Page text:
I wouldn’t call the original Jumanji a classic, but it was obviously a favorite for some executive at Sony.
A few years ago, they started remaking the film under different names. The first big example of it was Pixels, and they got a little closer to the dartboard with Goosebumps a few years later. Think about how simple the formula is. Take a high concept MacGuffin (video game-themed aliens, magical manuscripts that unleash monsters), add an ensemble of characters and a few simple character arcs, and then chase little CGI beasties around for a while until you beat the aliens/put them back in the book. Rinse. Repeat. Even the Ghostbusters reboot hewed pretty closely to this formula, making it look like the house favorite. Maybe all of that warm-up was worth it, because Jumanji: Welcome to the Jungle is an entirely agreeable and entertaining (if disposable) ride that should clean up with family audiences who get shut out of sold-out Star Wars showings.
Jake Kasdan has movies like this in his DNA, but his career hasn’t really gone in that direction, as he’s seemed much more comfortable in the character comedy end of the pool. His father, Lawrence Kasdan, pretty much defined the modern adventure movie with his script for Raiders of the Lost Ark, and there’s a playful quality to this Jumanji reboot that feels like Kasdan leaning into that legacy. Much like I would say RoboCop is one of the great comic book movies despite not being based on a real comic book, this might be the best video game movie so far despite not being based on an actual video game. The setup leans heavily on the language of every high school movie ever as we’re introduced to Spencer (Alex Wolff), Martha (Morgan Turner), Fridge (Ser’Darius Blain) and Bethany (Madison Iseman), four disparate teenagers who get Breakfast Clubbed into detention together, where they find and accidentally turn on a video game version of the magical game Jumanji. They are each asked to pick an avatar, and once they do, they are sucked into the machine, where the majority of the movie takes place.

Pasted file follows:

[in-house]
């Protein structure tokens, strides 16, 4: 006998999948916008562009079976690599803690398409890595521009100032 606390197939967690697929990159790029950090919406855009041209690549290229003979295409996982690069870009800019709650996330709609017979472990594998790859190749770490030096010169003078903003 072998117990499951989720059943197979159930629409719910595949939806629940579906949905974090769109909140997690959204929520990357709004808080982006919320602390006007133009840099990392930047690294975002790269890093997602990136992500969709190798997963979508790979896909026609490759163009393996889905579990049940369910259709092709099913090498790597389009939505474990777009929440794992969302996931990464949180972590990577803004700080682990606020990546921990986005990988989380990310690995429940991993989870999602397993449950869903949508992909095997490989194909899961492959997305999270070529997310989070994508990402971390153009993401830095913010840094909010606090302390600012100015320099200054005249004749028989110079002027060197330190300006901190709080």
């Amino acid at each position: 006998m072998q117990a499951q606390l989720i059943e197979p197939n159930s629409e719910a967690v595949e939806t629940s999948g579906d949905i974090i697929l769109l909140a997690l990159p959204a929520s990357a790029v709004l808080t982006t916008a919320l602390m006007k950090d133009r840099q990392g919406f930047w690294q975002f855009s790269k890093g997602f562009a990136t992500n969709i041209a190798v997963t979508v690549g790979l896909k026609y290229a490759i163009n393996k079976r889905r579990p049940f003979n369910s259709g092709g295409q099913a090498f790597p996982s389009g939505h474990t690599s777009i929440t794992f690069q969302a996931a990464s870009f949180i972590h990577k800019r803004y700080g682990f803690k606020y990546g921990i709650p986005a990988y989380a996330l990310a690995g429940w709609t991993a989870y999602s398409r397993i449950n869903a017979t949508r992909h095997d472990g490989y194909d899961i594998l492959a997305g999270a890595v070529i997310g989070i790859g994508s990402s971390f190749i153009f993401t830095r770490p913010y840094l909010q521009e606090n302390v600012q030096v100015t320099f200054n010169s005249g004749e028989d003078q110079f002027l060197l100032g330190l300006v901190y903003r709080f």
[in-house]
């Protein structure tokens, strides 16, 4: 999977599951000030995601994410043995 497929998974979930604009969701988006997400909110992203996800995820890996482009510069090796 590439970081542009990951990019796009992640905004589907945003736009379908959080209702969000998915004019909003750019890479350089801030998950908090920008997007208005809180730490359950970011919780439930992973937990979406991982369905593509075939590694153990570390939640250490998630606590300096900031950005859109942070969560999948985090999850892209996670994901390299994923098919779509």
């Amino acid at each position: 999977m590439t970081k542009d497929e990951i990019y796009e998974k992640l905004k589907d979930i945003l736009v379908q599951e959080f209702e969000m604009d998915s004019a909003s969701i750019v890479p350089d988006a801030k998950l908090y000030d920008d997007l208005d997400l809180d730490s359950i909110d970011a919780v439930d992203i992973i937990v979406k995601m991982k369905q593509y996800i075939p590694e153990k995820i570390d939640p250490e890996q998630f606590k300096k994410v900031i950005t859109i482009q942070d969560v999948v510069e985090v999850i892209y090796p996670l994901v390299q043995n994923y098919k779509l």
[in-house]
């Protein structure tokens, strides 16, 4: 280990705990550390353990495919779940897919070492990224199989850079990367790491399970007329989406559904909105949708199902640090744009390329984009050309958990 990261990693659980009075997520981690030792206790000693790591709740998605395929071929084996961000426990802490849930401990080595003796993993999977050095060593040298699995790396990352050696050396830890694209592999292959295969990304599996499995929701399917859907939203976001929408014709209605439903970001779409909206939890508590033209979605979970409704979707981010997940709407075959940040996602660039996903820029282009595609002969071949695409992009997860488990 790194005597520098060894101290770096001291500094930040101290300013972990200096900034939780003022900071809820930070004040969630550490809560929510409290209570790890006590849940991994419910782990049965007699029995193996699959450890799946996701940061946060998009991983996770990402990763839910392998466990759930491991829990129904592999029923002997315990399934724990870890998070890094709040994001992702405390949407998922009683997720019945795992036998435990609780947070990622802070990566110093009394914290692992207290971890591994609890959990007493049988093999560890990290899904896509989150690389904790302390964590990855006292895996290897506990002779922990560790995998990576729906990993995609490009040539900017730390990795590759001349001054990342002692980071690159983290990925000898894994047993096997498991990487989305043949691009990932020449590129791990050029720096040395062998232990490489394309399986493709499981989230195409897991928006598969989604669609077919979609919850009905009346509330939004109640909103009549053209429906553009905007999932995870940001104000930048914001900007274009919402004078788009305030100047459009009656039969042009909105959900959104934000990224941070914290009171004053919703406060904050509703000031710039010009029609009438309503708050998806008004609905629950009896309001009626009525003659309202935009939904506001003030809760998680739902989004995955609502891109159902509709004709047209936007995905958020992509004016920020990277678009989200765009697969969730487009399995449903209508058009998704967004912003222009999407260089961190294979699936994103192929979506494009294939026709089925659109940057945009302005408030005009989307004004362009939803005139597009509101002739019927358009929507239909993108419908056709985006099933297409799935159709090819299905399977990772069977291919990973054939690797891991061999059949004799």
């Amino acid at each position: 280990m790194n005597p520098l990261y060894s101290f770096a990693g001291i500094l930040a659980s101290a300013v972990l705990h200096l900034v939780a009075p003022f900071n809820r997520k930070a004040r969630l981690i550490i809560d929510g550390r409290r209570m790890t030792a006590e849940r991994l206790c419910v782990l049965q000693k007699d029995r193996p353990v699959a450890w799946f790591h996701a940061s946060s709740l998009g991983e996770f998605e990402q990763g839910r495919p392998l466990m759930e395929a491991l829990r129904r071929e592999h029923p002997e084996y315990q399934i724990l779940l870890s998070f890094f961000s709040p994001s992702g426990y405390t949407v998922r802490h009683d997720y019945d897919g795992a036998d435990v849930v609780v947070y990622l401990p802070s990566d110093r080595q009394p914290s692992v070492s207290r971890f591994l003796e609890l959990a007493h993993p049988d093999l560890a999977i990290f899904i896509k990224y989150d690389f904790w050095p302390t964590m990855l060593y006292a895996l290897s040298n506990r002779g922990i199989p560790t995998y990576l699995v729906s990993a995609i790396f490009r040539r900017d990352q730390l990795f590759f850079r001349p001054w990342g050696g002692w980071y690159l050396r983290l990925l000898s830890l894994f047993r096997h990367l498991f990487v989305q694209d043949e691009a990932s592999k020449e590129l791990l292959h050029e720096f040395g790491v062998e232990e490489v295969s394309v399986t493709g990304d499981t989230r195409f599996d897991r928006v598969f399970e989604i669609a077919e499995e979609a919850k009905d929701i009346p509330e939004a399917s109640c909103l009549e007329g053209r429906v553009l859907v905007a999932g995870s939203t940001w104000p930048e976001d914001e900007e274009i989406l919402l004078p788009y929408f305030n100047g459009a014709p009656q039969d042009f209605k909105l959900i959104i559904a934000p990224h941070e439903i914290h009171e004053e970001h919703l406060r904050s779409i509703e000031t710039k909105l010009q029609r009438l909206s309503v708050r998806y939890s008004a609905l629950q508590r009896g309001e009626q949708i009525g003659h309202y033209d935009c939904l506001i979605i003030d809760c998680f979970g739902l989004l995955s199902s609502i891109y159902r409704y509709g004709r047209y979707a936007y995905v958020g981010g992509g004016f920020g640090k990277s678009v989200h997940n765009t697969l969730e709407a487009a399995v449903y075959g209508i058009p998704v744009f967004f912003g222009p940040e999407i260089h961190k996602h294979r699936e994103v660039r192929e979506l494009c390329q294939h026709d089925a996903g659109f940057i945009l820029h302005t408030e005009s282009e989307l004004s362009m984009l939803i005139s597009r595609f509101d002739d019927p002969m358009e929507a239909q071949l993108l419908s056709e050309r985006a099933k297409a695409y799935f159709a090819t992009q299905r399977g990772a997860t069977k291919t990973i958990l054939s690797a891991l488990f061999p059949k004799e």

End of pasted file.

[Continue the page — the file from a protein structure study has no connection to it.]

What that means is that each of the teenagers is transformed into a movie star, and that’s where everyone has the most fun. Gawky Spencer becomes Dr. Smolder Bravestone, and Dwayne ‘The Rock’ Johnson has a lot of fun playing the character. Martha becomes Karen Gillan (Guardians of the Galaxy) as Ruby Roundhouse, all long legs and bare midriff and short shorts and outrageous karate moves, and she’s like a first-time driver in a sports car, taking full advantage of the opportunity for physical comedy. Fridge, a huge football player in the real world, becomes Kevin Hart as Moose Finbar, the eternal sidekick to Dr. Bravestone, carrier of the inventory backpack, and a visual punchline for much of the film. Johnson and Hart have an easy comic chemistry, and both of them delight in playing against their appearances. However, no one has more fun with this avatar business than Jack Black, who’s playing Bethany, the stereotypical hot little blonde mean girl. From the moment she realizes she’s “a fat middle-aged man,” Black is constantly selling new variations on the joke. By far, the biggest laughs come from him trying to teach Karen Gillan how to be an alluring woman and flirt with the villain’s henchmen in order to distract them.
The video game reality stuff is played both as a joke and for plot mechanics. Each of our heroes gets three lives, and if they die a third time, they die for real. Everything’s set up in terms of clues and levels, and there’s a creepy bad guy played by Bobby Cannavale who is just about as deeply written as most video game bosses. He has some sort of animal powers that are vaguely explained and only occasionally used, and for the most part, he’s just used as a human punctuation mark on scenes where they need to have a bad guy push the plot forward. Kasdan’s far more interested in the comedy and in the character stuff, and he shows a light touch with action that is largely successful. It’s all sort of goofy and silly, and for once, I’m not remotely bothered by the way physics work for these characters. Most modern action movies have made the mistake of making everyone a superhero, whether they are or not, but here, there’s an actual excuse. It makes the “bug” a feature, narratively speaking.
Because they’re trying to play off of the aesthetics of modern video games, everything’s sort of garish and visually aggressive. Owen Paterson’s production design, Henry Jackman’s score, Gyula Pado’s cinematography… it’s all in service of this garish, hypercolored reality, and it is a uniform punch in the eyeballs. I wouldn’t say I like the look of the film, but it is appropriate. It’s a film that feels like everyone got the joke, and everyone committed to it, and with something like this, that is essential. Maybe now that Sony has literally made a new Jumanji, and done it fairly well, they can stop using this as the shape of all of their blockbusters. Mission accomplished, folks.
Running time: 119 minutes
Drew McWeeny | Chief Film Critic